Ways to Help Reduce Your Child’s Holiday Stress

By Gaan Akers, LPC, NCC | December 12, 2019

We can often feel pressurized to make the holiday season perfect. Finding the perfect gift, throwing the perfect party, making the perfect meal. All of this can leave us feeling stressed and anxious.

So, with the holidays approaching, how do we make sure that we enjoy our time with family and friends and keep stress and anxiety under control?

Here are some of the things that we do at Hillside to help young people take better care of their mental health during the holiday period:

1. Addressing expectations

Many of the times that we feel stressed or disappointed over the holiday season is due to the expectation we have created. It can be overwhelming to line up all the things that have to be perfect in order for us to enjoy ourselves. Try and think about what is important to you during the holiday. If the holiday is about spending time with your family, put that in the “Priority” box and try to allocate presents, decorations and cooking in the “Nice to have” box which means that they’re nice but if they’re not quite right, the holiday will still be fun.

2. Comparison:

In last month’s post we talked about comparing ourselves to others versus counting our own blessings. However, sometimes the comparisons are valid. Acknowledging your feelings about not seeing your family at Christmas or coping with loss is important. At Hillside we work with kids on “life worth living” goals where they take joy in simple pleasures, manage emotions by finding things they can participate in and create a happy memory of the holiday to look back on. This can be anything from teaching them how to wrap presents, decorate ornaments or enjoy a Christmas film with a hot chocolate.

3. Contributing:

One holiday season the kids at Hillside made tissue box holders and donated them to senior citizen homes. They really enjoyed meeting the people in the home and seeing their pleasure at receiving an unexpected gift gave the kids a sense of pride. This act of contributing or giving helped the kids shift their mindset, focusing on developing compassion and also gave them a different perspective on the holiday and a happy memory to enjoy. You can try this with your family by contacting a local animal shelter or hospice near you.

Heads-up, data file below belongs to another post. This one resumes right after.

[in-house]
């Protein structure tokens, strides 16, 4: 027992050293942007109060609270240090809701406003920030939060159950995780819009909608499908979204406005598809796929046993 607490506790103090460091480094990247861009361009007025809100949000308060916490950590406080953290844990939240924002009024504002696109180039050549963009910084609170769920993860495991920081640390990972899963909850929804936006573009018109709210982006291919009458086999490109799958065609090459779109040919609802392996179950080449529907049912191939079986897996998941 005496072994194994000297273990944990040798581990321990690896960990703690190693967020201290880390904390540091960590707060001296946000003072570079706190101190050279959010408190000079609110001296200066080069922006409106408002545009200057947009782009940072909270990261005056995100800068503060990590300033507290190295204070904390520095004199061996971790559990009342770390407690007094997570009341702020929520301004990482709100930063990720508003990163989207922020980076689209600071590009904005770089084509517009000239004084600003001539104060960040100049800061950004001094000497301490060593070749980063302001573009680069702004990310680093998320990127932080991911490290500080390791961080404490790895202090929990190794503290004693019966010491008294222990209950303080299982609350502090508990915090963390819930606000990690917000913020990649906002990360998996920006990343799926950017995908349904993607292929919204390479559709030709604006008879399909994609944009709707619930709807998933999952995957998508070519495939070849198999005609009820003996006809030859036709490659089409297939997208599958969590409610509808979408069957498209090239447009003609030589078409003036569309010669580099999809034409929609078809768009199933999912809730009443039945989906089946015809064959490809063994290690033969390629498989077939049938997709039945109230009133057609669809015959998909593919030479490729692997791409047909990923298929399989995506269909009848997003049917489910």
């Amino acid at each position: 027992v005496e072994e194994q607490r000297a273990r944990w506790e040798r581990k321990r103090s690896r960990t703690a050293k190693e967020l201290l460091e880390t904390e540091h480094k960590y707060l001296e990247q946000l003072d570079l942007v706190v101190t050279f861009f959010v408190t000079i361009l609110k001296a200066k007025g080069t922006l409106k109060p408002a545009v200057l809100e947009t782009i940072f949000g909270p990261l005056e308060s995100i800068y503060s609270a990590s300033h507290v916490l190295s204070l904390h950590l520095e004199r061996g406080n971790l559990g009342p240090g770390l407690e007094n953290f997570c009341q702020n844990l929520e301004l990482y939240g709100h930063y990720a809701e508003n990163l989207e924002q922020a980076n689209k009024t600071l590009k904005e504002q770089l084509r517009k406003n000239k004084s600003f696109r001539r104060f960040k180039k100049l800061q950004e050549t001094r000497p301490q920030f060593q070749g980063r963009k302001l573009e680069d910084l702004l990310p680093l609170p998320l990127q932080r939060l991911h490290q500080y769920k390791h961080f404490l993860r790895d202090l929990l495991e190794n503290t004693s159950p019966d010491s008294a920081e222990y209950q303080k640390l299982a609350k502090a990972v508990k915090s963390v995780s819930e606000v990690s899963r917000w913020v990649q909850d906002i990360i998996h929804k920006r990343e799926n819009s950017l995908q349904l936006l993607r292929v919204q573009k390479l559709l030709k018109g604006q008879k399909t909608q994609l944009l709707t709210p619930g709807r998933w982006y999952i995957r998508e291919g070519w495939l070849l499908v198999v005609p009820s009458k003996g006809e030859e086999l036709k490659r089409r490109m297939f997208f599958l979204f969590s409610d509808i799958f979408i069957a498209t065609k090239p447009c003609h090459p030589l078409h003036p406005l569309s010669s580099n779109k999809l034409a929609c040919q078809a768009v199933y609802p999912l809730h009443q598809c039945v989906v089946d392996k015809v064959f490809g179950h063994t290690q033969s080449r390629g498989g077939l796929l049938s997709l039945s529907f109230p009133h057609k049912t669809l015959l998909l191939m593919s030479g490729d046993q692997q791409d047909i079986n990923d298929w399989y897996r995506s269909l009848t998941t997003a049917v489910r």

4. Communication Skills:

Spending time with family or having visitors to stay can change our routine over Christmas. If you function best when you go to bed at a certain time, exercise regularly or have some quiet time alone, don’t be afraid to let your family and friends know this. They may also have a routine that helps them to best enjoy the holidays, talking about what you need and finding a compromise to ensure everyone feels comfortable can help avoid conflict and disappointment. Planning ahead can help you to cope ahead.

5. When things don’t go as planned:

It happens. Life is not perfect. So what do we do when something hasn’t gone to plan and we’re hurt and disappointed? Firstly, acknowledge that you’re upset and look at what could make you feel better – a hot bath, listening to music, going for a walk. Once you’re feeling calmer, look at the situation and see if there is something that can be saved. Being flexible and using problem solving skills can help us to find alternatives and still find enjoyment. Burnt the top of the pie? Perhaps you could save the rest and add some icing and still have dessert. Has your good friend cancelled a fun evening because they’re ill, why not pop round with something to make them feel better and watch a movie with them instead.

Elnora Johnson Penn is a therapist at Hillside and consulted with us on the exercises in this post. Sign up to our newsletter and receive more ideas from our therapists on taking care of your mental health. Next month we’ll be sharing how to build self-esteem through accumulating positive emotions.

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  • Gaan Akers, LPC, NCC

    Director of Clinical Education & Outreach - Gaan has been working with children, adolescents, and families for over 10 years in various settings. In her current role, she provides education and training for mental health professionals, parents, and the community. She lives in Atlanta with her husband. In her free time, she enjoys reading, hiking, climbing, and cooking. She is a donut aficionado and a national park enthusiast!

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Current Version
May 9, 2024
Written By: Angie Hoke
Edited By: Angie Hoke
December 12, 2019
Medically Reviewed By: Angie Hoke